Photo Quiz Question – Q.004

Photo Quiz Question – Q.004 – August 5, 2011

23-year-old white male, who says he thinks he was stung by a bee while camping, but feels fine otherwise.

What does the above image depict?  Does he need a bee sting kit?  Is the patient contagious?

What should you do to prepare for a similar affliction?

To be honest, submit your response in the box below before turning to the answer.

The answer will be posted August 12, 2011 at:

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About Cynthia J. Koelker, MD

CYNTHIA J KOELKER , MD is a board-certified family physician with over twenty years of clinical experience. A member of American Mensa, Dr. Koelker holds degrees in biology, humanities, medicine, and music from M.I.T., Case Western Reserve University School of Medicine, and the University of Akron. She served in the National Health Service Corps to finance her medical education.
This entry was posted in Bites-insect-bug-tick, Injuries, Medical archives, Perennial Favorites, Photo Quiz Questions, Rash, Skin, Skin infection, Symptoms and tagged , . Bookmark the permalink.

8 Responses to Photo Quiz Question – Q.004

  1. Marcus B says:

    I have 2600 blast bandages – still in date.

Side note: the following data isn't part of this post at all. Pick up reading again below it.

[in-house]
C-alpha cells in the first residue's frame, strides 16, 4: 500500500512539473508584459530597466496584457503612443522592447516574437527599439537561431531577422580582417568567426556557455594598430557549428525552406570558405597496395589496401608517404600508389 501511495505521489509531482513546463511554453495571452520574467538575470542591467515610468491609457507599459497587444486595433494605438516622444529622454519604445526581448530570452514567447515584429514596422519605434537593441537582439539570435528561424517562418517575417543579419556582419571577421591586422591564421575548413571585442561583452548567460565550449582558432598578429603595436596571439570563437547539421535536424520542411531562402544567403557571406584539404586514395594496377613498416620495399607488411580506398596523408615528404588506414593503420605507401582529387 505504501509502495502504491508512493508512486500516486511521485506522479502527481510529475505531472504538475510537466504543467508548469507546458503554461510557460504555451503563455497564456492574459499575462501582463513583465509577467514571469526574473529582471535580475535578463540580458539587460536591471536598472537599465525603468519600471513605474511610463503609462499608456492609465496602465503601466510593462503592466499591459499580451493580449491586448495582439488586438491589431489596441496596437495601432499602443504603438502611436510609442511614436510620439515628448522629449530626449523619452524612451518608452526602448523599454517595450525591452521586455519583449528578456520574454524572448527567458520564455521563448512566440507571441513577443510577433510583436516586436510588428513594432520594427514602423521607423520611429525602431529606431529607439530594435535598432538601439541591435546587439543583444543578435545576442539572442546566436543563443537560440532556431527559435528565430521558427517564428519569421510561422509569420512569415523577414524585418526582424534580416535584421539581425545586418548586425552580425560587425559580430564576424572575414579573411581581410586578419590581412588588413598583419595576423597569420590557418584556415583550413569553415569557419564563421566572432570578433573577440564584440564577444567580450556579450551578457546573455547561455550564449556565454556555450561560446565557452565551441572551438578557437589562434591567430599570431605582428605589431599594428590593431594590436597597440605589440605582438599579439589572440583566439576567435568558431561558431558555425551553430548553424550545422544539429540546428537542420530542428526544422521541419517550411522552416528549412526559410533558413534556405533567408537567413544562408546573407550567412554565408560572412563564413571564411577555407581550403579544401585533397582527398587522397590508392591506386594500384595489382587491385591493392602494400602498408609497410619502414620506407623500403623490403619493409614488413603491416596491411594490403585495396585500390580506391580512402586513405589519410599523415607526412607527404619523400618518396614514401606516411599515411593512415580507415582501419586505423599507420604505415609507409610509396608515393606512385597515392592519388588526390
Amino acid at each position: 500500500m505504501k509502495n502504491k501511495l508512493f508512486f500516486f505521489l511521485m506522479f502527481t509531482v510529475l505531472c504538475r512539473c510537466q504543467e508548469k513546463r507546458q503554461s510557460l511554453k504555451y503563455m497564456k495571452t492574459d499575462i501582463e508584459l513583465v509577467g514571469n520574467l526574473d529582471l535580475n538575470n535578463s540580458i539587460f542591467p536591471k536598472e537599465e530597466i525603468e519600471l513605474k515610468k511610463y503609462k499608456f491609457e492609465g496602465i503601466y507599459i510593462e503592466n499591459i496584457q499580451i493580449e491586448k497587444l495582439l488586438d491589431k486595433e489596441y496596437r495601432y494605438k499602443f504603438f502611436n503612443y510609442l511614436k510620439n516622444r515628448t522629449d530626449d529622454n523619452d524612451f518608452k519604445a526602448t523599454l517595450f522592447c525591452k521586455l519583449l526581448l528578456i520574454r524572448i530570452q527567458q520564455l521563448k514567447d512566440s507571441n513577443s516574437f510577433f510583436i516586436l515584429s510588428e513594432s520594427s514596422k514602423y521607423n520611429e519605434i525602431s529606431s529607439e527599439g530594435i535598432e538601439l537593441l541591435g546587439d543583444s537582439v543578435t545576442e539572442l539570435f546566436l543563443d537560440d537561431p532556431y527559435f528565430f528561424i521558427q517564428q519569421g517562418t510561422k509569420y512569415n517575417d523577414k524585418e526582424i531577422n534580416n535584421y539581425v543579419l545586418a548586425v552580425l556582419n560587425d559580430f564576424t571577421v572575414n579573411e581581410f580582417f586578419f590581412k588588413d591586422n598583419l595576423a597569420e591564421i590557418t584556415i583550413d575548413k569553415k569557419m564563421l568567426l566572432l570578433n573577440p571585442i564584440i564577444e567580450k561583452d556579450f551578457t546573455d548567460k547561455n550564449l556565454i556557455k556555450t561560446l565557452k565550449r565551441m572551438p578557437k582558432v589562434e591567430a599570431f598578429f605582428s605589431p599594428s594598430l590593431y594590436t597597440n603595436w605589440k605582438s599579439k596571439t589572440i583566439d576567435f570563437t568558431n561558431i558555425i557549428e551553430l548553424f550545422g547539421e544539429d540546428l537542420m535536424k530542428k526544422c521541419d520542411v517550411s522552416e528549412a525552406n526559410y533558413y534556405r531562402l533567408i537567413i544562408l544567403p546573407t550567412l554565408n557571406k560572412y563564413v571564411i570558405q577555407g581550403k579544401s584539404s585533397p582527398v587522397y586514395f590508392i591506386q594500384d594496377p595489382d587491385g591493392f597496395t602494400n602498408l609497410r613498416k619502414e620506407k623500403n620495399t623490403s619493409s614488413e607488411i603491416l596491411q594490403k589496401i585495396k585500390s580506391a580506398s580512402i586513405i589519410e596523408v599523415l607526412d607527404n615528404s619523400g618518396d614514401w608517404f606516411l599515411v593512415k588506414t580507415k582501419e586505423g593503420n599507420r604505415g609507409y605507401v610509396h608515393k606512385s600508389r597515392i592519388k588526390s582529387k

I can get hundreds of 6″ Israeli bandeges – still in date.

    Next Thursday 7/18/2013 hundreds of Civil Defense survey meters will be sold at auction in Missouri.
    Also at auction are hundreds of dosimeter rechergers and thousands of dosimeters.

    Do you know of anyone interested in either of these types of things?

  2. Larry says:

    The bulls-eye rash tells it all: Lyme Disease.

  3. Michelle says:

    I have absolutely no idea. I would get a bee sting kit if he said he had a bee sting. Of course, I don’t know what a bee sting kit is either.

    I do not think he is contagious because the ring around the injury does indicate a sting.

    I would give him colloidal silver, sea salt and water, dried greens, coconut oil, vitamins and aloe vera, along with any fresh fruit and veggies I had.